The Marshall University Joan C. Edwards School of Medicine and the Marshall University School of Pharmacy are recipients of a $40,000 UNITE grant from the U. S. Army Educational Outreach Program, which will be used to further develop the schools’ annual Health Care Pipeline Initiative (HCPI).
HCPI is a summer immersion program for low income and/or minority high school students interested in health care, technology, research and engineering fields. The program historically has been a one-week residential camp, but will now expand to a four-week experience as a direct result of the UNITE grant.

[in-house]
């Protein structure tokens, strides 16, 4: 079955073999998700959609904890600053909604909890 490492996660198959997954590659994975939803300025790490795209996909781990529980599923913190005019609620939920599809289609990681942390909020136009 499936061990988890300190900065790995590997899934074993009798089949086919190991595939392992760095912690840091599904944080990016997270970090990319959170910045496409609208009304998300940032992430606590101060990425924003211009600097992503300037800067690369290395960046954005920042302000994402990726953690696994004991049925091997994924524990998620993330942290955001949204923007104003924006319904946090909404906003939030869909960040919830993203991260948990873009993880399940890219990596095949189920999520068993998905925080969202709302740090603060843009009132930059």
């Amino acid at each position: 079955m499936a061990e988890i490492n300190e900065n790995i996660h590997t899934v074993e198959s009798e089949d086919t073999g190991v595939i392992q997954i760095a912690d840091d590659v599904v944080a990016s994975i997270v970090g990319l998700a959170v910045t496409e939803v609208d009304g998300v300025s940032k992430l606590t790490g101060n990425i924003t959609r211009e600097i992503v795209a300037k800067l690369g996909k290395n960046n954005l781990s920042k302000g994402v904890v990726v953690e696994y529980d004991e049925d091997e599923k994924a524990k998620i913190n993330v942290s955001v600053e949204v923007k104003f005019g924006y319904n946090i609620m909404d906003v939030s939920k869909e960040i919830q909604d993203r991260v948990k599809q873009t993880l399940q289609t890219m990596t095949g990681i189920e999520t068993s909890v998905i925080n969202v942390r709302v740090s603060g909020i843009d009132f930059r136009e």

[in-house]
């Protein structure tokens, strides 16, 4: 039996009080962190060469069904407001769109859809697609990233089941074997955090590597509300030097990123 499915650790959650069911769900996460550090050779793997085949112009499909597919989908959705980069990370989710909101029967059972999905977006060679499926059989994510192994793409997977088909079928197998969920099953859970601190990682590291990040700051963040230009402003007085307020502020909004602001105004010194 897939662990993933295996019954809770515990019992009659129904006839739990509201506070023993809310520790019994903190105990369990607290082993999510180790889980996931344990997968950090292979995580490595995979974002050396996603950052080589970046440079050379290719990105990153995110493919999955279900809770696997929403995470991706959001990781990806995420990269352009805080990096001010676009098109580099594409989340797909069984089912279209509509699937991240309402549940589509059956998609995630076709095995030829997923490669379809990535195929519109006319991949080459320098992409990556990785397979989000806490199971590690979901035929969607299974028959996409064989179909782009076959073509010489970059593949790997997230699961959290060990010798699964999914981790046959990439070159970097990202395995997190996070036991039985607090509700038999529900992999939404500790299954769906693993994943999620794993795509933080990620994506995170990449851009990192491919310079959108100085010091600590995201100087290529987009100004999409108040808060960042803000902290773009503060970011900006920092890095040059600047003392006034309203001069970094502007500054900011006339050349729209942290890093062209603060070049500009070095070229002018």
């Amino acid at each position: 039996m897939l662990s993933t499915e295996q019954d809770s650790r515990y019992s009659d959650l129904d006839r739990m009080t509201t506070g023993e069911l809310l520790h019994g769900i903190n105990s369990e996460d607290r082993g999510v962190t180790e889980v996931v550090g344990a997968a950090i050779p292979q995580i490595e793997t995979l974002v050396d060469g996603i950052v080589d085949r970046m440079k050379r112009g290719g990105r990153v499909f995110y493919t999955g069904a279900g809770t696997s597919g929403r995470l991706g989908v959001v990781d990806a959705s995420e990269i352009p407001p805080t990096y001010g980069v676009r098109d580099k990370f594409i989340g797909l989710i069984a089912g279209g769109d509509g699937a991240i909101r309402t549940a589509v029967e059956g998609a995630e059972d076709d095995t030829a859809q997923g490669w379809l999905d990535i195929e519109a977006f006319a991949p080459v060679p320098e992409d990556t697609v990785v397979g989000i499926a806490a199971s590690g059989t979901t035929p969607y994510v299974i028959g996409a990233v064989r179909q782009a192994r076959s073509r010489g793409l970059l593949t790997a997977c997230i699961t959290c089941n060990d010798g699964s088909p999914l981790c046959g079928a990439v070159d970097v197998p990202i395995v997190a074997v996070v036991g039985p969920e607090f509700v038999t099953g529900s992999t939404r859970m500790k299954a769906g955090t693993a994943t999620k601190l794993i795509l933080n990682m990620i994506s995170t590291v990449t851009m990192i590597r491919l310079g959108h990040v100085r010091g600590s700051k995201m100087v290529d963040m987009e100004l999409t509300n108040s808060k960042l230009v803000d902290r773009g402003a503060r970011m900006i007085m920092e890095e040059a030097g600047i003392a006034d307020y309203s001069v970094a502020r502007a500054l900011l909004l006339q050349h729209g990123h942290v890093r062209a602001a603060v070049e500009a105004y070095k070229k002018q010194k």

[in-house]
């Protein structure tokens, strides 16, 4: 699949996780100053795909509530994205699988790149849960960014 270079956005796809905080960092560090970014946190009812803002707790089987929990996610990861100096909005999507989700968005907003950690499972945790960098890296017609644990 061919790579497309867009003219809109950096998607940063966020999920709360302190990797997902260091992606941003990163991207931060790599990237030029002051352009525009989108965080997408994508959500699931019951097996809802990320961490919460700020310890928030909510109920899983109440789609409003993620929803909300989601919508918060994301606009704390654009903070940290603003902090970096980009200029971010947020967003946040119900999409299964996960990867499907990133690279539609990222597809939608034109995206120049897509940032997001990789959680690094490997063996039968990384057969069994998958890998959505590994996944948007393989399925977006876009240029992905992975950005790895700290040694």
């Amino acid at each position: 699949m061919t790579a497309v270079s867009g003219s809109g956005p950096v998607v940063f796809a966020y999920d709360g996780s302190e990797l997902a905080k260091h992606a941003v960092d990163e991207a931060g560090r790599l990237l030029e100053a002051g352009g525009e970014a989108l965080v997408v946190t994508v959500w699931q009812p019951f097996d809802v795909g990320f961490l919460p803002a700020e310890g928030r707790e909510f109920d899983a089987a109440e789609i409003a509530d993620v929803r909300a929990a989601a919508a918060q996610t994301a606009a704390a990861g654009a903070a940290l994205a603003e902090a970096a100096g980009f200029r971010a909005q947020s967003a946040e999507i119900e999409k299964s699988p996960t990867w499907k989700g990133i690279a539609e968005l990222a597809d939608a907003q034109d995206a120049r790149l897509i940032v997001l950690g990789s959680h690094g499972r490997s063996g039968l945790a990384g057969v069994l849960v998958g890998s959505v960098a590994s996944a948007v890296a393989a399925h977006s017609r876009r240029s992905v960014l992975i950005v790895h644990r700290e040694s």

“We are so pleased to have received this UNITE grant through the U.S. Army,” said Shelvy Campbell-Monroe, Ph.D., assistant dean for diversity at both schools. “Exposing students in our region to science and high-technology careers is essential to meet the demands of the economy and future workplace.”
Students entering 9th grade through the 12th grade in West Virginia, Kentucky and Ohio are eligible to apply for the summer program, which begins June 27 and runs through July 22. The camp includes accommodations on Marshall University’s Huntington campus, learning experiences taught by Marshall University professionals and graduate students, and participation in hands-on activities that highlight health care, engineering and technology fields.
For an application, visit: https://jcesom.marshall.edu/media/40632/HSSummerProgram-Application.pdf
The UNITE grant is administered through the Technology Student Association.